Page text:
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In Barbara Kingsolver’s “The Bean Trees” the main theme of the story lies within the role female characters, yet emphasis of the story is on the female characters, but the male characters have the same type of conflicts as the females throughout the story. Kingsolver’s style of writing raises problems that modern people can relate to: “In her stories Kingsolver addresses conventional relationships in contemporary situations: single mothers juggling responsibility… married couples considering parenthood… estranged lovers or families trying to bridge gaps they do not understand” (Hirabayashi). Both males and females deal with themes such as natural growth, symbiotic relationships, and importance of identity. These themes may be shown from different perspectives since each character has different values, but all conflicts will somehow be resolved.
Character development is symbolized by the natural growth of the Wisteria Plant. Turtle strongly relates to the plant because of her barren beginning, but in the end she grew into something beautiful (Ross). Taylor also comes from a low class family with a crude beginning. She was called a “nutter” in high school just because she had to work to earn her school clothes. Even though Taylor started out rough she is now flourishing in Tucson. She has several friends and a good job. Taylor also has gone through a bildungsroman and developed into a woman instead of the child she once was. The male character that has undergone the same type of development as Turtle and Taylor is Estevan. He was once in Guatemala where the government suppressed him. He then moved into the United States under the protection of Mattie and he is now developing a more satisfying life. He has a job as a dishwasher, but will someday be a schoolteacher. Estevan also has a loving wife and friends that care for him. As a male character in the book, he has undergone the same situations as Taylor and Turtle.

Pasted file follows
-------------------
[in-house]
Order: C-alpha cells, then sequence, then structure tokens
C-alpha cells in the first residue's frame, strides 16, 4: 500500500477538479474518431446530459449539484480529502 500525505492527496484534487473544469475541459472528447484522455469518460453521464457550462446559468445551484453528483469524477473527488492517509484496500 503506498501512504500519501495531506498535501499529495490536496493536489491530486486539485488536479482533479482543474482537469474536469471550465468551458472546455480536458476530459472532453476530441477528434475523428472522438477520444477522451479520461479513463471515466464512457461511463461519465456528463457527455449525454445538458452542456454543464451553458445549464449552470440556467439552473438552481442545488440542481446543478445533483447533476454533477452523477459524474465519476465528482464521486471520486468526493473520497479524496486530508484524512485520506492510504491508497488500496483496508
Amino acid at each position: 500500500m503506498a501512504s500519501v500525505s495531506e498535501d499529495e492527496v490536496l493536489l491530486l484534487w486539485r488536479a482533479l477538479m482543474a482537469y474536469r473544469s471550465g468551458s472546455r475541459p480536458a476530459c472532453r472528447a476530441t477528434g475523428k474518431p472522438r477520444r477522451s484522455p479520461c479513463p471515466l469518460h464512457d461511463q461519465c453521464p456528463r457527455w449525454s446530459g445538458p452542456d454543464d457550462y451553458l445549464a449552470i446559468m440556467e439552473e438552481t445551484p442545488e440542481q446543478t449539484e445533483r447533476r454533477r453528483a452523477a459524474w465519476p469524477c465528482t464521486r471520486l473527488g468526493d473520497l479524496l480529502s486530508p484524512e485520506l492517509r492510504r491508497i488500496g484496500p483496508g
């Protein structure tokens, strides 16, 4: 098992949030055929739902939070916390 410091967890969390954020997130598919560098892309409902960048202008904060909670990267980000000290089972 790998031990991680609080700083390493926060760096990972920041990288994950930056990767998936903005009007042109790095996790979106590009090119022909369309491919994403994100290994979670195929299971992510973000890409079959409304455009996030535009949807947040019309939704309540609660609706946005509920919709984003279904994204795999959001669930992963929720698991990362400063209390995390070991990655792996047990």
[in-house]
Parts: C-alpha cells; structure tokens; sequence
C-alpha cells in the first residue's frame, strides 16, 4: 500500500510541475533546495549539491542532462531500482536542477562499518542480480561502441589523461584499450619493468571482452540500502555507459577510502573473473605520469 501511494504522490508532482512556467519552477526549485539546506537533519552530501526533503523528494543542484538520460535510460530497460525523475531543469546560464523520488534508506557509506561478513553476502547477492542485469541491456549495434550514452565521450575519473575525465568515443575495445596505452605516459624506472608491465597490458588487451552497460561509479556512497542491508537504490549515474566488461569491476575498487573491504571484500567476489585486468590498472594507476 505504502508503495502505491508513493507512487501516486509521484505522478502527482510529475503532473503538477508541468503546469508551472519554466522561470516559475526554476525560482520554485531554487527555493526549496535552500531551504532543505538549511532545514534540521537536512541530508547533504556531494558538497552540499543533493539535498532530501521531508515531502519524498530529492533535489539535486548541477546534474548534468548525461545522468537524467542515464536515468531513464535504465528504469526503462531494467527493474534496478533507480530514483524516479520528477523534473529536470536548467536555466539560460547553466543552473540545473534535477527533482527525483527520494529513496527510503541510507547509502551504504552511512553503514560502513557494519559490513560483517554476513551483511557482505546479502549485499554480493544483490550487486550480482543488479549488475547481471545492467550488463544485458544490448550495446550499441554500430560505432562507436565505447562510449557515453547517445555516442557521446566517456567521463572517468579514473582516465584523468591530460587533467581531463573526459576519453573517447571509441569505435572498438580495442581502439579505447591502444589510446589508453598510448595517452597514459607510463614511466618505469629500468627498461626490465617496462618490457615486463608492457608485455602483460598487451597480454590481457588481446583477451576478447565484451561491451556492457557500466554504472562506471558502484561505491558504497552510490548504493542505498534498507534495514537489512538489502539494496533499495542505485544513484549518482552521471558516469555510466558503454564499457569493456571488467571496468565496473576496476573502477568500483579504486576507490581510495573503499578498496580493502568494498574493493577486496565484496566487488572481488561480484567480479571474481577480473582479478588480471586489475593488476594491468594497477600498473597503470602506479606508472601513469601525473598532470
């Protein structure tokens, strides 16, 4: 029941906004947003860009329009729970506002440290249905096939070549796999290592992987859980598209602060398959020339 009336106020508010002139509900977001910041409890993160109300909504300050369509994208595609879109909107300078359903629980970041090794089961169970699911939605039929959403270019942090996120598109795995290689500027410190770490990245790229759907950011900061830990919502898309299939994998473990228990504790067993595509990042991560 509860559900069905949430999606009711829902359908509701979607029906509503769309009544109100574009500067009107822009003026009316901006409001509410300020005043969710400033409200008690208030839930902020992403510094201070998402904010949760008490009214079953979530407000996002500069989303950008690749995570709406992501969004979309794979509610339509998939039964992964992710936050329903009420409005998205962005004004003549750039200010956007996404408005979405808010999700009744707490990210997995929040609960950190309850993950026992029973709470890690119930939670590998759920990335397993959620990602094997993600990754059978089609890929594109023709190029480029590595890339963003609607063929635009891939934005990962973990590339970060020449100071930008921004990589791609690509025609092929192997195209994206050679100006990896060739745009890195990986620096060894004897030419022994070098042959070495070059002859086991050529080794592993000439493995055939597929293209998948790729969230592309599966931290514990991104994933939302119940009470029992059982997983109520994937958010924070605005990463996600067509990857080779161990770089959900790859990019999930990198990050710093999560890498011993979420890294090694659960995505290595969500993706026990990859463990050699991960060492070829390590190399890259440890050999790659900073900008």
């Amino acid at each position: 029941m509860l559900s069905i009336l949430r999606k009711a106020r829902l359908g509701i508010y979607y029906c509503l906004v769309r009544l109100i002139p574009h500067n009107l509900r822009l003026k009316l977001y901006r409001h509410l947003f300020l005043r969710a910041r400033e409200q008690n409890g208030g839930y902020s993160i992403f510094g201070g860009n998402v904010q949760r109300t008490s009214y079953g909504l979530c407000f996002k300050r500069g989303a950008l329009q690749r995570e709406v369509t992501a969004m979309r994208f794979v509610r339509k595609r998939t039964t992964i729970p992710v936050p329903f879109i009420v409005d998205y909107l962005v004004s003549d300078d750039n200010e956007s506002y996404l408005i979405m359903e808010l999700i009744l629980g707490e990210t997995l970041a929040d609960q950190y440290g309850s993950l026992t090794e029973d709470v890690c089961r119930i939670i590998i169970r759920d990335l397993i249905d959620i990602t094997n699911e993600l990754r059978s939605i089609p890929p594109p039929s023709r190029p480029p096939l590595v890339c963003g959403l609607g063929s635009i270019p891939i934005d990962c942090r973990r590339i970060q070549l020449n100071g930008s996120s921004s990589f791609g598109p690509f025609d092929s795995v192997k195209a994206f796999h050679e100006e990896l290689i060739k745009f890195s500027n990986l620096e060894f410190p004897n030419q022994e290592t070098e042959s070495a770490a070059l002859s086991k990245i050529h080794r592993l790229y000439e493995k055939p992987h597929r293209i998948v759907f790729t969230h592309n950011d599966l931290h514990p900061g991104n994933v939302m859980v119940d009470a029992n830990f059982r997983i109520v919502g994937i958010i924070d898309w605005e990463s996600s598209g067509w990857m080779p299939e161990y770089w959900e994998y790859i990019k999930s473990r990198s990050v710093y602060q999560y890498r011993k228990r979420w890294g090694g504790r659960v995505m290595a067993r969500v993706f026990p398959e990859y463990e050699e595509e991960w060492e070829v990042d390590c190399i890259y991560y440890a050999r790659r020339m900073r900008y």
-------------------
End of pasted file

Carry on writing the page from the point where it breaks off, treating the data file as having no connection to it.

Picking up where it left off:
The theme that is brought up several times throughout the novel is that of a symbiotic relationship. The Wisteria plant that lives in the arid park has an ideal relationship with the rhizobia bacteria.
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